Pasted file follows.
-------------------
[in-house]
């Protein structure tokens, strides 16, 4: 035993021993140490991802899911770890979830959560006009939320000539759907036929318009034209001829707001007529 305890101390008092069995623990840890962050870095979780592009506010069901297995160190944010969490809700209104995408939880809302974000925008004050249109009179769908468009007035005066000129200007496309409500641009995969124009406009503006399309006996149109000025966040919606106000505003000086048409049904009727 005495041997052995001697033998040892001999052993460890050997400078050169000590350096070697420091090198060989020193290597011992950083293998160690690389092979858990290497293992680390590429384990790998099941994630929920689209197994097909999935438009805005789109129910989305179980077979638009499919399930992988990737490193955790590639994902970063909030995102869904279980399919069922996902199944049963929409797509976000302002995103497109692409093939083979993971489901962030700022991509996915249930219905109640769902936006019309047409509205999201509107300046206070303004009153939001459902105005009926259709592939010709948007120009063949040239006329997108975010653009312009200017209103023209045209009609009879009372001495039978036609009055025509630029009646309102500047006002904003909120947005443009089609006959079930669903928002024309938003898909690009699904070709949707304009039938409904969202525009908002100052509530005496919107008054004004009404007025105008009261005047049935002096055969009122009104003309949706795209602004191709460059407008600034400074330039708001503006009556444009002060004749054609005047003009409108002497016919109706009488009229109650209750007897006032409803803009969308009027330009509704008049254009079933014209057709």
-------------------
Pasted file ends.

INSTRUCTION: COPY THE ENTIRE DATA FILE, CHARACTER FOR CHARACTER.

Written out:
[in-house]
């Protein structure tokens, strides 16, 4: 035993021993140490991802899911770890979830959560006009939320000539759907036929318009034209001829707001007529 305890101390008092069995623990840890962050870095979780592009506010069901297995160190944010969490809700209104995408939880809302974000925008004050249109009179769908468009007035005066000129200007496309409500641009995969124009406009503006399309006996149109000025966040919606106000505003000086048409049904009727 005495041997052995001697033998040892001999052993460890050997400078050169000590350096070697420091090198060989020193290597011992950083293998160690690389092979858990290497293992680390590429384990790998099941994630929920689209197994097909999935438009805005789109129910989305179980077979638009499919399930992988990737490193955790590639994902970063909030995102869904279980399919069922996902199944049963929409797509976000302002995103497109692409093939083979993971489901962030700022991509996915249930219905109640769902936006019309047409509205999201509107300046206070303004009153939001459902105005009926259709592939010709948007120009063949040239006329997108975010653009312009200017209103023209045209009609009879009372001495039978036609009055025509630029009646309102500047006002904003909120947005443009089609006959079930669903928002024309938003898909690009699904070709949707304009039938409904969202525009908002100052509530005496919107008054004004009404007025105008009261005047049935002096055969009122009104003309949706795209602004191709460059407008600034400074330039708001503006009556444009002060004749054609005047003009409108002497016919109706009488009229109650209750007897006032409803803009969308009027330009509704008049254009079933014209057709």